How Expatriate Americans Can Utilize Raymond James Financial – Fairly

One of the reasons I wrote my book, Millionaire Teacher, was to protect expatriate Americans from firms like Raymond James Financial. 

The book became an international bestseller, spreading the message that most financial service firms were treating their clients like mushrooms—kept in the dark and covered with… smelly stuff.  But expatriate Americans can use Raymond James Financial to their benefit, and I want to show you how.

Clearly, I targeted Raymond James in my book – and rightly so. 

With silver tongues, their reps ask about their clients’ families, bring glossy charts showing non-properly benchmarked past performances, while gouging their clients in hidden fees.   The expression, “properly benchmarked past performance” might sound complicated, so let me explain:

If you’re a 30 year old with 20% of your money in bond funds and 70% in world stock market funds, then an advisor must compare your returns to the equivalent indexed benchmark.  For example, he or she would need to compare your portfolio with the results derived from a portfolio comprised of a 20% bond index, blended with 70% in a world stock index.  Doing otherwise, is misleading.  

Rarely do Raymond James reps offer low cost indexed products because they get paid less for doing so.  And sometimes, they take the cheeky option to double-dip:  buying their clients actively managed mutual funds (which are more expensive) while charging wrap fees as high as 1.75% to do so.  This ensures that they get paid twice at their clients’ expense.  Yeah, we’re on to you James B!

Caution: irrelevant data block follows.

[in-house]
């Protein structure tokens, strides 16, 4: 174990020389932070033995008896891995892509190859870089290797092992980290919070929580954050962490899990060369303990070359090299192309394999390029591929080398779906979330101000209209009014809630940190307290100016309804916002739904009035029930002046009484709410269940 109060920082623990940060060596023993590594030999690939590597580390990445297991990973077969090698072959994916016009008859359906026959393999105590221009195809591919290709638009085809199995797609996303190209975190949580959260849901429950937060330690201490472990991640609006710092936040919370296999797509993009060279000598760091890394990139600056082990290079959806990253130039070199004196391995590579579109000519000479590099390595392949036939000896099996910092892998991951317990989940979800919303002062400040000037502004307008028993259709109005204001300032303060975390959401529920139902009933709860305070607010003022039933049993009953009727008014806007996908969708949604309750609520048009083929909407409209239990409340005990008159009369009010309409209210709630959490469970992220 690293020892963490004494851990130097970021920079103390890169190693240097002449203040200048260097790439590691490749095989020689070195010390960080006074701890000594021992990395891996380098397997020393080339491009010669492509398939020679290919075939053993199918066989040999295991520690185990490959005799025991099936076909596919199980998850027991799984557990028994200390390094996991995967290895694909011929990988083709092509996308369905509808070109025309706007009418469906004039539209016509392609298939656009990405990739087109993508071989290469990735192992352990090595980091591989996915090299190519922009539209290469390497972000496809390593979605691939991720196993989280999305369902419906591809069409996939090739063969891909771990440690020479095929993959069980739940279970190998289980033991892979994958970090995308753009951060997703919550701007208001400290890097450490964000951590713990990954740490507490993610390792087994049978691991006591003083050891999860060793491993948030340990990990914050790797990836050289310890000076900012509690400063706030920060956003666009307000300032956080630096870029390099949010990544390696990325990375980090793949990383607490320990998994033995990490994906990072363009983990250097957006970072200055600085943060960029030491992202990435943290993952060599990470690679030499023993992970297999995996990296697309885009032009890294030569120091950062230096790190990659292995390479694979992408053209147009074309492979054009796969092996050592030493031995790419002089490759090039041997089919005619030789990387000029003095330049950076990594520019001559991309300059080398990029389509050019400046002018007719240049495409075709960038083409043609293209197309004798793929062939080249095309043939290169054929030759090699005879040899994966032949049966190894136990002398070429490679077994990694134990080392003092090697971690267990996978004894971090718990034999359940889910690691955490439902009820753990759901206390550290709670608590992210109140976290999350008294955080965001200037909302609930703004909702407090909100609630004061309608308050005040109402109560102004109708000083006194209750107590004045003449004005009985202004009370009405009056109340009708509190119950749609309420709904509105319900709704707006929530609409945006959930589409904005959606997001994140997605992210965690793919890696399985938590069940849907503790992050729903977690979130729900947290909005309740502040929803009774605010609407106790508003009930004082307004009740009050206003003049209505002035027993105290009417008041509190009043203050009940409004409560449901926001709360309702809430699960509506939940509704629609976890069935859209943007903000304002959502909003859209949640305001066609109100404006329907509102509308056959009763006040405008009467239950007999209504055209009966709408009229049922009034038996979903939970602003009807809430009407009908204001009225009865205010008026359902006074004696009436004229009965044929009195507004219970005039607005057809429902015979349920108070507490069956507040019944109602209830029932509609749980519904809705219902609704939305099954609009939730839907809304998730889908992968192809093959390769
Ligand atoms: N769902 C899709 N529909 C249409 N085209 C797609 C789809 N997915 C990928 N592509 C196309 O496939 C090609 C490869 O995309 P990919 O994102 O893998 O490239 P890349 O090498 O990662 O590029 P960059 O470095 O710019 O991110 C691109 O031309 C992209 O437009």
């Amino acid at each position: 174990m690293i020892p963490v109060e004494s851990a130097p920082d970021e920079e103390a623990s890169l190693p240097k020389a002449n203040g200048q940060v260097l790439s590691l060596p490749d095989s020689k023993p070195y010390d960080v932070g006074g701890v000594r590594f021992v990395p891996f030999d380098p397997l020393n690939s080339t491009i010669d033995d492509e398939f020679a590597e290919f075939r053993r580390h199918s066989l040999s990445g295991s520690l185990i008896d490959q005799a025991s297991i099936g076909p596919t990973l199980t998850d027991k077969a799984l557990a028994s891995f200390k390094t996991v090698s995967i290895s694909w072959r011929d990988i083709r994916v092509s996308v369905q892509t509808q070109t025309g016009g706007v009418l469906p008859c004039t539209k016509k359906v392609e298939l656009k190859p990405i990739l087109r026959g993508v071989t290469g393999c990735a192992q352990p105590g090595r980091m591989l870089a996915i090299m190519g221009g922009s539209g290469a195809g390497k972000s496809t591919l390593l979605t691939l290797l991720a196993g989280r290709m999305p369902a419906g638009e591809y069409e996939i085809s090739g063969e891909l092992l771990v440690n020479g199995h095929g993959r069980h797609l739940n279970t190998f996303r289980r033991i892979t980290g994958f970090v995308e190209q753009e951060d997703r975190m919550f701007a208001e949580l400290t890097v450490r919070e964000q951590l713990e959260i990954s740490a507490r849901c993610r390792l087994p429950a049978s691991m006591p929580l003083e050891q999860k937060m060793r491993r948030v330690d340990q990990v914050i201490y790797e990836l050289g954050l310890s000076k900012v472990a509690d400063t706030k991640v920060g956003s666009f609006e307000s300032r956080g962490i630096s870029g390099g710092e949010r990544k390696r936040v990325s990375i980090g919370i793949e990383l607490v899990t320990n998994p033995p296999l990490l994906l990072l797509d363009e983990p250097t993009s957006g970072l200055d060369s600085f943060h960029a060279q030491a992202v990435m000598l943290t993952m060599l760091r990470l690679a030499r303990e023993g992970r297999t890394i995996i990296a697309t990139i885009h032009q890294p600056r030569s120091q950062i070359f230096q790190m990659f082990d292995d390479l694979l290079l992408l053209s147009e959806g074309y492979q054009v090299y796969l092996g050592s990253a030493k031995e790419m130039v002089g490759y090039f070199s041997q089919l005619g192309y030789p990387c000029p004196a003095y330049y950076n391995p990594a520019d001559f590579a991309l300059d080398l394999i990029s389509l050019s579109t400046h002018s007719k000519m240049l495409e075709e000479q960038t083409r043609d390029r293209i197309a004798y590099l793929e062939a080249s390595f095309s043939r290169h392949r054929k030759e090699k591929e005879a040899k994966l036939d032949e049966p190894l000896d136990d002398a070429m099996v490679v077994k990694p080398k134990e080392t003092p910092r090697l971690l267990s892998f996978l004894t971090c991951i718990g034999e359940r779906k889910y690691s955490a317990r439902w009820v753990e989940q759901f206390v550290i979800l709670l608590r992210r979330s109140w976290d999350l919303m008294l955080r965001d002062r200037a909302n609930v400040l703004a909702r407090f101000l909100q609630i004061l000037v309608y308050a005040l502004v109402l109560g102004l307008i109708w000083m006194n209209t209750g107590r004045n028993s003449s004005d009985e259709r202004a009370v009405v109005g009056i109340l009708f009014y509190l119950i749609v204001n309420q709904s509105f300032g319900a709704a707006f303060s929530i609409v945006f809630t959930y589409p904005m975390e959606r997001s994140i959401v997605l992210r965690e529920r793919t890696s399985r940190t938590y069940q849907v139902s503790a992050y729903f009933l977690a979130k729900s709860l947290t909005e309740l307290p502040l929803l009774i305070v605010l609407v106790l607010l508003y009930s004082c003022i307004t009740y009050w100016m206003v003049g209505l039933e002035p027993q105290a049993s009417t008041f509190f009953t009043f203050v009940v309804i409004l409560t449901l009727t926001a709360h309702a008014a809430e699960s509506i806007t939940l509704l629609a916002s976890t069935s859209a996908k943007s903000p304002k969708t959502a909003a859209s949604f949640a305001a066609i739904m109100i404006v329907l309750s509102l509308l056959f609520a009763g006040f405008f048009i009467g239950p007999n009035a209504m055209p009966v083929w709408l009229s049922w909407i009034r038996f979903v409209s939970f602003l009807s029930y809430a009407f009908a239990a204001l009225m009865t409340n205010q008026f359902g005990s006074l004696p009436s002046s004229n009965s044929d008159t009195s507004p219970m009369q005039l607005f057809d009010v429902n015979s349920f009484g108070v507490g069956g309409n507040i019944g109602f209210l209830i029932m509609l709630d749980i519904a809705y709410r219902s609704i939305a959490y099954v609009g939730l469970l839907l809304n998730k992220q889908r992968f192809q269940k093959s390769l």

Having said that, you could still use Raymond James without catching their self-serving wrath:  in the background lies an ability (should they choose) to buy extremely low cost, Fidelity index funds for their clients… 

How cheap are these funds?

These funds rival Vanguard’s low cost options.  They’re among the world’s cheapest.  And you could buy them through your friendly, roaming Raymond James rep.  No, they won’t willingly sell you these funds; you’ll have to insist.  And don’t let them slap you with an annual wrap fee for their service.  These folks will be compensated for their assets under management.

Here’s a sample portfolio of Fidelity indexes that you could buy, using Raymond James as your broker.  There would be NO FEES to buy these funds and NO FEES to sell them.  The following account is diversified and virtually maintenance free. 

What’s the catch?

Fidelity doesn’t make much money on these funds, so if you buy them, Fidelity wants a big commitment:  at least $10,000 invested into each fund to start.  After that, you can invest much smaller, regular sums which Raymond James could facilitate for you.  If you don’t have $10,000 to get started with a single fund (or $30,000 to build the completed portfolio above) then start saving.  Once you have your first $10,000, ask your rep to buy you one of the three funds listed above.  When you save your second $10,000, buy the next fund.  Once you’ve established a position in each fund, you can start adding very small regular sums on a monthly basis, should you choose. 

Just remember to stand your ground, and before engaging your advisor, read a copy of Millionaire Teacher (or one of the other books I recommend at the top of my home page).  You’ll be glad you did. 

 





Andrew Hallam